After floods devastated Kerala in 2018, the state government has geared up to face possible monsoon calamities with a renewed disaster management system.
The state has introduced an incident response system (IRS), a disaster management mechanism covering state and Central departments, and an emergency action plan for major dams.
Kerala state disaster management authority secretary Dr Sekhar Kuriakose said normally the implementation of the IRS is notified only up to the district level. However, the state has decided to take the IRS, envisaged by the national disaster management authority, down to taluk level. Under the IRS system, only required system need to be made operational as and when demanded. Kuriakose said the authority has evolved a seasonal response system for this monsoon period, making 30 state and seven Central government departments as stakeholders.
“An orange book on disaster has been created specifying standard operating procedure for each and every department. It has clearly specified the duties of each department and how warning systems should be issued to public for every monsoon event” Kuriakose said.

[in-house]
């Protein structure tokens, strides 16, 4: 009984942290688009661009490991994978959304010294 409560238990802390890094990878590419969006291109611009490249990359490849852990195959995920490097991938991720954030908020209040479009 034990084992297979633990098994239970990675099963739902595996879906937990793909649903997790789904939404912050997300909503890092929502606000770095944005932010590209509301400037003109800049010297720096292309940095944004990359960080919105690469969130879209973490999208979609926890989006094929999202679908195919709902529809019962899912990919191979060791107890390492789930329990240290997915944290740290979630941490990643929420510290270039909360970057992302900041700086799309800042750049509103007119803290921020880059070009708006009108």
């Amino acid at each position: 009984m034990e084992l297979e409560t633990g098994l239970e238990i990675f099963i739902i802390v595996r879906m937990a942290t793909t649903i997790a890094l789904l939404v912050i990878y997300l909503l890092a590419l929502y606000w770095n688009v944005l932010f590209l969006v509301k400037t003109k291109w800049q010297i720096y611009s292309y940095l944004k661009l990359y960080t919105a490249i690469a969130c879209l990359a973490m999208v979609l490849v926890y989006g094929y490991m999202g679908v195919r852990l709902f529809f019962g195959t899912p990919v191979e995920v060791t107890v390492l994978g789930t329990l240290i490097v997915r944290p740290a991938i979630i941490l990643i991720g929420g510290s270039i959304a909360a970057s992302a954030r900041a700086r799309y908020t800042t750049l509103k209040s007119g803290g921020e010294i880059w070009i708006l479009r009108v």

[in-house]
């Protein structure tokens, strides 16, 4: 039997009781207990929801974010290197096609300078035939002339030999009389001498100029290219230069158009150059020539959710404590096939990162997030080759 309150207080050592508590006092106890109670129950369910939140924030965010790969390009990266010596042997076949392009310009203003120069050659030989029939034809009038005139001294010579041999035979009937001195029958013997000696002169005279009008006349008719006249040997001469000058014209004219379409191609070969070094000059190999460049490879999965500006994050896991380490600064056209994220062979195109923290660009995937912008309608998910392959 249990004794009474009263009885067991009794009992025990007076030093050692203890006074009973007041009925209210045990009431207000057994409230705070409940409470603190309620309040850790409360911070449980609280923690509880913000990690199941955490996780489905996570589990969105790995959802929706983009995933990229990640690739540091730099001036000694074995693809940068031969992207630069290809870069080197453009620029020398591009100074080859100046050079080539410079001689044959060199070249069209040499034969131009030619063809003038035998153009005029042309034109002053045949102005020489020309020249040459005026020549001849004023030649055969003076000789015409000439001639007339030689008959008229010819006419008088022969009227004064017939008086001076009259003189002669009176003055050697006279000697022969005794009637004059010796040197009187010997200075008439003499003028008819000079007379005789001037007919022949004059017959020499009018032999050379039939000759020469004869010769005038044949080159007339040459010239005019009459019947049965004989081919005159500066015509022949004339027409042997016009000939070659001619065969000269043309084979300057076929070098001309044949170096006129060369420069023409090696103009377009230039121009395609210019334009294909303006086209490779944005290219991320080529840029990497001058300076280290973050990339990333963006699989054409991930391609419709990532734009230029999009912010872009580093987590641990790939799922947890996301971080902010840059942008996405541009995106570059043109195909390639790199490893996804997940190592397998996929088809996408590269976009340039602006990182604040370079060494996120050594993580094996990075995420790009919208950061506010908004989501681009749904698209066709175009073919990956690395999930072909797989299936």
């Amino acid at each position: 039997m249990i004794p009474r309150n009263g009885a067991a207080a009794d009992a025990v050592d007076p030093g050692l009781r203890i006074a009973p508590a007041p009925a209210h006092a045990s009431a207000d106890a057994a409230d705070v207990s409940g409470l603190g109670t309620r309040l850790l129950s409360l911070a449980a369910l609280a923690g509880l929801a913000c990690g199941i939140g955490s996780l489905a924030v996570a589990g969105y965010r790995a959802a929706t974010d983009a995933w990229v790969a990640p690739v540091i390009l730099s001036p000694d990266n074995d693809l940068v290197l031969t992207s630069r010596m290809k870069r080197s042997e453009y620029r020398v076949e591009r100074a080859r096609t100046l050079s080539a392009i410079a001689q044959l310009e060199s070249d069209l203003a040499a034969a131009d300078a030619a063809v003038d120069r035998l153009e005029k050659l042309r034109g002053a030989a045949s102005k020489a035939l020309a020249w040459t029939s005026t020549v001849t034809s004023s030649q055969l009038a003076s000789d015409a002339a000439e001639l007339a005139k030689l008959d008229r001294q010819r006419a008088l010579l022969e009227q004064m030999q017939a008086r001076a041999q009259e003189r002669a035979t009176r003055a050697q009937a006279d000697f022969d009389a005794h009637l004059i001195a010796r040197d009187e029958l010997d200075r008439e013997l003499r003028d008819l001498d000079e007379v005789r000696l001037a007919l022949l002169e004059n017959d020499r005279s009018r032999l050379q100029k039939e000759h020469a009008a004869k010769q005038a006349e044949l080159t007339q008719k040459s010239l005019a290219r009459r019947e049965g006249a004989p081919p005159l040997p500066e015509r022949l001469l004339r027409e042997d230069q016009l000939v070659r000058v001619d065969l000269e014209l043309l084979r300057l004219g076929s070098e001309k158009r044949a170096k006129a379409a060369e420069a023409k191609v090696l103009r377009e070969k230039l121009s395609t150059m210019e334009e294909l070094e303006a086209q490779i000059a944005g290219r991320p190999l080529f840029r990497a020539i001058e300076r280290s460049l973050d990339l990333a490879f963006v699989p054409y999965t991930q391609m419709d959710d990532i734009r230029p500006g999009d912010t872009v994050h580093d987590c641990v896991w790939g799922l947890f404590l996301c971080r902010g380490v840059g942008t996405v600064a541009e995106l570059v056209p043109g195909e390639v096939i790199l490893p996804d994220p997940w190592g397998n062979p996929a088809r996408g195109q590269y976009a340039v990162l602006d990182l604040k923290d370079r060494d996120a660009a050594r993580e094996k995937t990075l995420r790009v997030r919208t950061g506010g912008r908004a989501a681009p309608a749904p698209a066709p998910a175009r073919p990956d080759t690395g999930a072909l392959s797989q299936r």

Poor management of dams has been blamed for the floods in August last year. As many as 44 dams have to be opened in a single sweep without proper alert system downstream and without effective water management to cushion the impact of heavy rains. This had led to flooding of towns and villages downstream in central Kerala. As per the new action plan, the Kerala State Electricity Board (KSEB), which manages the dams, would have to issue a preliminary warning to people downstream 36 hours before discharging water from dams. The board should get sanction from all the district administrations downstream. Discharging of water would not be allowed in the night.
KSEB sources said the board has made ready emergency action plan for 12 out of 17 major dams, as per the guidelines of the Central Water Commission.
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